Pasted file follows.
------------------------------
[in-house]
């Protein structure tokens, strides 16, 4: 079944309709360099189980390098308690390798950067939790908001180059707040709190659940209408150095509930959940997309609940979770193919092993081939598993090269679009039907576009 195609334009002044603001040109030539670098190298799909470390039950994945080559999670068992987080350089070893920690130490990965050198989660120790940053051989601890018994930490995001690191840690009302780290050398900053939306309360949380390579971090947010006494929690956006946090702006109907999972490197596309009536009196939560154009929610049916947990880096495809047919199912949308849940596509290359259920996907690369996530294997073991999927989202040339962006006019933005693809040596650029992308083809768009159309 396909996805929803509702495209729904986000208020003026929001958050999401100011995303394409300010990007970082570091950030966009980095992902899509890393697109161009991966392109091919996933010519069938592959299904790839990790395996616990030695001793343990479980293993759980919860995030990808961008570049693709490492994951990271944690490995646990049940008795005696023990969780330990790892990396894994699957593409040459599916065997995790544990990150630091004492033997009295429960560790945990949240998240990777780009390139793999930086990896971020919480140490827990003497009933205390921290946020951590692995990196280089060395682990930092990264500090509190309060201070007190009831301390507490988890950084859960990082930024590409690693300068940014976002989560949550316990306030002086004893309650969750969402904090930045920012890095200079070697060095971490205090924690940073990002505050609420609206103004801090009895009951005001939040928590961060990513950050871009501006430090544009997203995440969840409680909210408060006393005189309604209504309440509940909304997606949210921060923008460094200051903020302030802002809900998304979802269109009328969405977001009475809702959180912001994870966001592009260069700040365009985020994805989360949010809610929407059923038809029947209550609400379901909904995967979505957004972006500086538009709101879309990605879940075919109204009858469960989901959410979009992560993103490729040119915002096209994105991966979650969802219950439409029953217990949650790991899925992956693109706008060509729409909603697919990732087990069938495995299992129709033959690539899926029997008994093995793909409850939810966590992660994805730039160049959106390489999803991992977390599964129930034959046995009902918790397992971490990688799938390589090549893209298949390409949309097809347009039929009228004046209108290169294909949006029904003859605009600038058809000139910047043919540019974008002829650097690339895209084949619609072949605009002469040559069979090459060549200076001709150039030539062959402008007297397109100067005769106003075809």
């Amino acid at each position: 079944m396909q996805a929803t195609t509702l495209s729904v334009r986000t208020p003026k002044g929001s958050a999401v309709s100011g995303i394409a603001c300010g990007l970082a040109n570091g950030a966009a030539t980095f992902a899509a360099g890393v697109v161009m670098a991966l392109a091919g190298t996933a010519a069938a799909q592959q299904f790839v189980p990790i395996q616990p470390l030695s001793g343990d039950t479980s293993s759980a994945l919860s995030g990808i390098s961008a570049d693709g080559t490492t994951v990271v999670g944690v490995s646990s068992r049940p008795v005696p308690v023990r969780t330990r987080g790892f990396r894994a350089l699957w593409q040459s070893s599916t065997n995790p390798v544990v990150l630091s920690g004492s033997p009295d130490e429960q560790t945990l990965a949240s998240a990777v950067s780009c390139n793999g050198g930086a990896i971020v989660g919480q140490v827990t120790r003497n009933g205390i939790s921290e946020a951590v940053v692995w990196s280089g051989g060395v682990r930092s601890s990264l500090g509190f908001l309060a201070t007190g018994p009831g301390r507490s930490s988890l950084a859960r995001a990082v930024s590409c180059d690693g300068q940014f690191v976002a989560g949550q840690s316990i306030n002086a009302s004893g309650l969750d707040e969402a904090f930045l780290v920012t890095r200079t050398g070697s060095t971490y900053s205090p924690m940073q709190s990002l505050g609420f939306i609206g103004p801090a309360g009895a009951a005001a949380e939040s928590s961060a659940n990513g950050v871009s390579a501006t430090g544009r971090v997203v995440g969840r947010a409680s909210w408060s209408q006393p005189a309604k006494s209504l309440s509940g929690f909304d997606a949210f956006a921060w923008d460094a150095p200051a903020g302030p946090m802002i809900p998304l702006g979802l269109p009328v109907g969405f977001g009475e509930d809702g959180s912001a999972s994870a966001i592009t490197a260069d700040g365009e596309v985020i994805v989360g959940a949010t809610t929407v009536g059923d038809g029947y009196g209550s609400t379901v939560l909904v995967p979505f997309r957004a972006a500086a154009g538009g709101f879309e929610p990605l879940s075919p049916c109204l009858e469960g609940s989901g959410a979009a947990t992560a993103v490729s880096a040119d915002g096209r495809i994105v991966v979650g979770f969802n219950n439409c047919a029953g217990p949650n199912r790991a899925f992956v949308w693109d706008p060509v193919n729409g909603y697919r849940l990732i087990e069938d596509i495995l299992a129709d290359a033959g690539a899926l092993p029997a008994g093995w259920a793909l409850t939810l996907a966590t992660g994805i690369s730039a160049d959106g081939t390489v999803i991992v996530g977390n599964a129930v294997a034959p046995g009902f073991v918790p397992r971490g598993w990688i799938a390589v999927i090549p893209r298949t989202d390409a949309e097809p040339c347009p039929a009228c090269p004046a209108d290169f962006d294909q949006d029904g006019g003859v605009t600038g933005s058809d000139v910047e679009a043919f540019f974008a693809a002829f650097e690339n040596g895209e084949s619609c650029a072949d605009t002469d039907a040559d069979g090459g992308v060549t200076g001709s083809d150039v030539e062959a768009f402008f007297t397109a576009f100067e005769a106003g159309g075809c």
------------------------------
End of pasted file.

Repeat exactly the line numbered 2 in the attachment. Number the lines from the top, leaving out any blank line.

């Protein structure tokens, strides 16, 4: 079944309709360099189980390098308690390798950067939790908001180059707040709190659940209408150095509930959940997309609940979770193919092993081939598993090269679009039907576009 195609334009002044603001040109030539670098190298799909470390039950994945080559999670068992987080350089070893920690130490990965050198989660120790940053051989601890018994930490995001690191840690009302780290050398900053939306309360949380390579971090947010006494929690956006946090702006109907999972490197596309009536009196939560154009929610049916947990880096495809047919199912949308849940596509290359259920996907690369996530294997073991999927989202040339962006006019933005693809040596650029992308083809768009159309 396909996805929803509702495209729904986000208020003026929001958050999401100011995303394409300010990007970082570091950030966009980095992902899509890393697109161009991966392109091919996933010519069938592959299904790839990790395996616990030695001793343990479980293993759980919860995030990808961008570049693709490492994951990271944690490995646990049940008795005696023990969780330990790892990396894994699957593409040459599916065997995790544990990150630091004492033997009295429960560790945990949240998240990777780009390139793999930086990896971020919480140490827990003497009933205390921290946020951590692995990196280089060395682990930092990264500090509190309060201070007190009831301390507490988890950084859960990082930024590409690693300068940014976002989560949550316990306030002086004893309650969750969402904090930045920012890095200079070697060095971490205090924690940073990002505050609420609206103004801090009895009951005001939040928590961060990513950050871009501006430090544009997203995440969840409680909210408060006393005189309604209504309440509940909304997606949210921060923008460094200051903020302030802002809900998304979802269109009328969405977001009475809702959180912001994870966001592009260069700040365009985020994805989360949010809610929407059923038809029947209550609400379901909904995967979505957004972006500086538009709101879309990605879940075919109204009858469960989901959410979009992560993103490729040119915002096209994105991966979650969802219950439409029953217990949650790991899925992956693109706008060509729409909603697919990732087990069938495995299992129709033959690539899926029997008994093995793909409850939810966590992660994805730039160049959106390489999803991992977390599964129930034959046995009902918790397992971490990688799938390589090549893209298949390409949309097809347009039929009228004046209108290169294909949006029904003859605009600038058809000139910047043919540019974008002829650097690339895209084949619609072949605009002469040559069979090459060549200076001709150039030539062959402008007297397109100067005769106003075809």